(from Latin fratres, i.e. brothers) belonged to the so‐called mendicant (i.e. begging) monastic orders. The four most important were the Franciscans, Dominicans, Carmelites, and Augustinians. The friars emerged in the early 13th cent., partly as a response to the spiritual needs of a changing society, particularly increasing urbanization, partly to combat heresy by teaching and example.
The friars, though frequently following variants of older monastic rules, differed from monks in fundamental respects. Adopting a life of poverty, they refused endowments and property, relying instead on begging; their raison d'être was engagement with, rather than seclusion from, the secular world. As orthodox evangelists they placed much emphasis on learning both within their own communities and in the universities, and it is no coincidence that almost all of the leading intellectuals of late medieval Europe, including Thomas Aquinas and Duns Scotus, were friars.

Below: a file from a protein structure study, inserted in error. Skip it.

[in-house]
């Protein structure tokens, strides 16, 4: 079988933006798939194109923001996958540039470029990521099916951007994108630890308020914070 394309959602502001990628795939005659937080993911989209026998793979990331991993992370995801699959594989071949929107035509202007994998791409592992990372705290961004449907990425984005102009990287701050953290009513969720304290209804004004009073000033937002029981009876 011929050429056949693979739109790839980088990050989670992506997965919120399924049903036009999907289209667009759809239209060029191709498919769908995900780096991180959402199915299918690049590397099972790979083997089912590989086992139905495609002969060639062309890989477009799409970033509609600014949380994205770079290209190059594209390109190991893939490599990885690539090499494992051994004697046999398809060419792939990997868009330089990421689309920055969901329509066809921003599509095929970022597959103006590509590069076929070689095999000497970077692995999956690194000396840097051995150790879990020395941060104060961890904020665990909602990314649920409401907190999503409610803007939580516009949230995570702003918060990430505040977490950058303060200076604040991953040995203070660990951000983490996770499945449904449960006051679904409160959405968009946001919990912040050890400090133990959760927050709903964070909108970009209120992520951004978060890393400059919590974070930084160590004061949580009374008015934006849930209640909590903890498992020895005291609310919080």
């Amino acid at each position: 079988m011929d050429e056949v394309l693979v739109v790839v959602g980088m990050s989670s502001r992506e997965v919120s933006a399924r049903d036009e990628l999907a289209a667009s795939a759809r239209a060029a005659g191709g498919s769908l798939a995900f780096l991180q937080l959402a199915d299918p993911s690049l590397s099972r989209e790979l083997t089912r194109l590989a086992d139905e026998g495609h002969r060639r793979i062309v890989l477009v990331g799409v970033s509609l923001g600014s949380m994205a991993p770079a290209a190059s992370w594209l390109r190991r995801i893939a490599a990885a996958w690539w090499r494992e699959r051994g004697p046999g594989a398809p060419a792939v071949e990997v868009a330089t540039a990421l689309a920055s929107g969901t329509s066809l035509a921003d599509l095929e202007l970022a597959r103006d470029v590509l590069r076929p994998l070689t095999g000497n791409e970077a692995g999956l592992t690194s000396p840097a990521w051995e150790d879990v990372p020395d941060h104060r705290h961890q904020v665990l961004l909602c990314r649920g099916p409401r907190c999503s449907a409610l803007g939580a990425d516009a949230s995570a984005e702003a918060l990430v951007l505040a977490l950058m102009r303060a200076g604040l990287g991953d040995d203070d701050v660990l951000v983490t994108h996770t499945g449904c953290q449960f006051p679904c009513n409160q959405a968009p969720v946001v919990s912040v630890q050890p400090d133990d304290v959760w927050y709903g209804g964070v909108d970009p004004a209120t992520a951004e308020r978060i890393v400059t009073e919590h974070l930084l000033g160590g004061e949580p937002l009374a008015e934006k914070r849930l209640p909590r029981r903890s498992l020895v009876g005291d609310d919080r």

Subjects: British History.